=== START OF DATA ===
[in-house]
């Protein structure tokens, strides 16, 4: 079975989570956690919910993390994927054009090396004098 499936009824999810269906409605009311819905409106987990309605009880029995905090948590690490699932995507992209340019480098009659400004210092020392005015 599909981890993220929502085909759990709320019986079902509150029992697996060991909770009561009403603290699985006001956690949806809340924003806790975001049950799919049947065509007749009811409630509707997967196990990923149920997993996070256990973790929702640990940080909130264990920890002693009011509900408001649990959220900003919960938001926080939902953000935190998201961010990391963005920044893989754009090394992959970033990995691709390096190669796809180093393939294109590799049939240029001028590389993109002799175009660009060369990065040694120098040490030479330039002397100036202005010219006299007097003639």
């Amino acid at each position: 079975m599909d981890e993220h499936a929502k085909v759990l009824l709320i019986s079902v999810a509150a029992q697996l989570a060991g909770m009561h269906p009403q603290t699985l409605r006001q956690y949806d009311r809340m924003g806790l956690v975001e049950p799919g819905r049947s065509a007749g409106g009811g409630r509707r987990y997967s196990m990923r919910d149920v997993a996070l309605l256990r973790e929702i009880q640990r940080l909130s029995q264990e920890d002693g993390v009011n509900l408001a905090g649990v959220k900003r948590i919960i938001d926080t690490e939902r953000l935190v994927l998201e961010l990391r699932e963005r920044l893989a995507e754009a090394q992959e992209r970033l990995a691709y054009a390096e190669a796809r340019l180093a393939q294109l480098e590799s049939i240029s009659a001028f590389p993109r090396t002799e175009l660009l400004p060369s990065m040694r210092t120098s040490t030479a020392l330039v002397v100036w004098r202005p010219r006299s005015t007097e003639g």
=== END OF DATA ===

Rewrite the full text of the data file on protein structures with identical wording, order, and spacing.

[in-house]
């Protein structure tokens, strides 16, 4: 079975989570956690919910993390994927054009090396004098 499936009824999810269906409605009311819905409106987990309605009880029995905090948590690490699932995507992209340019480098009659400004210092020392005015 599909981890993220929502085909759990709320019986079902509150029992697996060991909770009561009403603290699985006001956690949806809340924003806790975001049950799919049947065509007749009811409630509707997967196990990923149920997993996070256990973790929702640990940080909130264990920890002693009011509900408001649990959220900003919960938001926080939902953000935190998201961010990391963005920044893989754009090394992959970033990995691709390096190669796809180093393939294109590799049939240029001028590389993109002799175009660009060369990065040694120098040490030479330039002397100036202005010219006299007097003639």
């Amino acid at each position: 079975m599909d981890e993220h499936a929502k085909v759990l009824l709320i019986s079902v999810a509150a029992q697996l989570a060991g909770m009561h269906p009403q603290t699985l409605r006001q956690y949806d009311r809340m924003g806790l956690v975001e049950p799919g819905r049947s065509a007749g409106g009811g409630r509707r987990y997967s196990m990923r919910d149920v997993a996070l309605l256990r973790e929702i009880q640990r940080l909130s029995q264990e920890d002693g993390v009011n509900l408001a905090g649990v959220k900003r948590i919960i938001d926080t690490e939902r953000l935190v994927l998201e961010l990391r699932e963005r920044l893989a995507e754009a090394q992959e992209r970033l990995a691709y054009a390096e190669a796809r340019l180093a393939q294109l480098e590799s049939i240029s009659a001028f590389p993109r090396t002799e175009l660009l400004p060369s990065m040694r210092t120098s040490t030479a020392l330039v002397v100036w004098r202005p010219r006299s005015t007097e003639g």